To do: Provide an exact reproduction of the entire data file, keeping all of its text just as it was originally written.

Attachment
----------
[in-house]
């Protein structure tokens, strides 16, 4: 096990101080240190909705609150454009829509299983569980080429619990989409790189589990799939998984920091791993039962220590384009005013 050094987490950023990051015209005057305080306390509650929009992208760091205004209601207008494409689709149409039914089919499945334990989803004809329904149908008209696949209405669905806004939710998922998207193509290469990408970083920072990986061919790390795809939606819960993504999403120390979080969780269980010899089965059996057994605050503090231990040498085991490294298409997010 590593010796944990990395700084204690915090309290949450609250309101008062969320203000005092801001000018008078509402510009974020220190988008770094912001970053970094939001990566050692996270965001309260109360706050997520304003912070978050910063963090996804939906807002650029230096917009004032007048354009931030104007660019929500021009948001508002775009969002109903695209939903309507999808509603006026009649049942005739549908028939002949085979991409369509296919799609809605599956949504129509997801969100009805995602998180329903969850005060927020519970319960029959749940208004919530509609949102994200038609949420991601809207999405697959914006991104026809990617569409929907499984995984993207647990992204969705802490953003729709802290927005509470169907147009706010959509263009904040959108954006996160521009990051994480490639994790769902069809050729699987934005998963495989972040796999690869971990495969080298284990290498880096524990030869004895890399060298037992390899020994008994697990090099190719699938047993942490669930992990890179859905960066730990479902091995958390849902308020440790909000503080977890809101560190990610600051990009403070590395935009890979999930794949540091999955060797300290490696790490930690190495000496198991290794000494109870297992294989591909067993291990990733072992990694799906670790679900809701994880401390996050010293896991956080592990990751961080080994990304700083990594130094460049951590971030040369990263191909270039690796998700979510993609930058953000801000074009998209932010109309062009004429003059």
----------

[in-house]
């Protein structure tokens, strides 16, 4: 096990101080240190909705609150454009829509299983569980080429619990989409790189589990799939998984920091791993039962220590384009005013 050094987490950023990051015209005057305080306390509650929009992208760091205004209601207008494409689709149409039914089919499945334990989803004809329904149908008209696949209405669905806004939710998922998207193509290469990408970083920072990986061919790390795809939606819960993504999403120390979080969780269980010899089965059996057994605050503090231990040498085991490294298409997010 590593010796944990990395700084204690915090309290949450609250309101008062969320203000005092801001000018008078509402510009974020220190988008770094912001970053970094939001990566050692996270965001309260109360706050997520304003912070978050910063963090996804939906807002650029230096917009004032007048354009931030104007660019929500021009948001508002775009969002109903695209939903309507999808509603006026009649049942005739549908028939002949085979991409369509296919799609809605599956949504129509997801969100009805995602998180329903969850005060927020519970319960029959749940208004919530509609949102994200038609949420991601809207999405697959914006991104026809990617569409929907499984995984993207647990992204969705802490953003729709802290927005509470169907147009706010959509263009904040959108954006996160521009990051994480490639994790769902069809050729699987934005998963495989972040796999690869971990495969080298284990290498880096524990030869004895890399060298037992390899020994008994697990090099190719699938047993942490669930992990890179859905960066730990479902091995958390849902308020440790909000503080977890809101560190990610600051990009403070590395935009890979999930794949540091999955060797300290490696790490930690190495000496198991290794000494109870297992294989591909067993291990990733072992990694799906670790679900809701994880401390996050010293896991956080592990990751961080080994990304700083990594130094460049951590971030040369990263191909270039690796998700979510993609930058953000801000074009998209932010109309062009004429003059």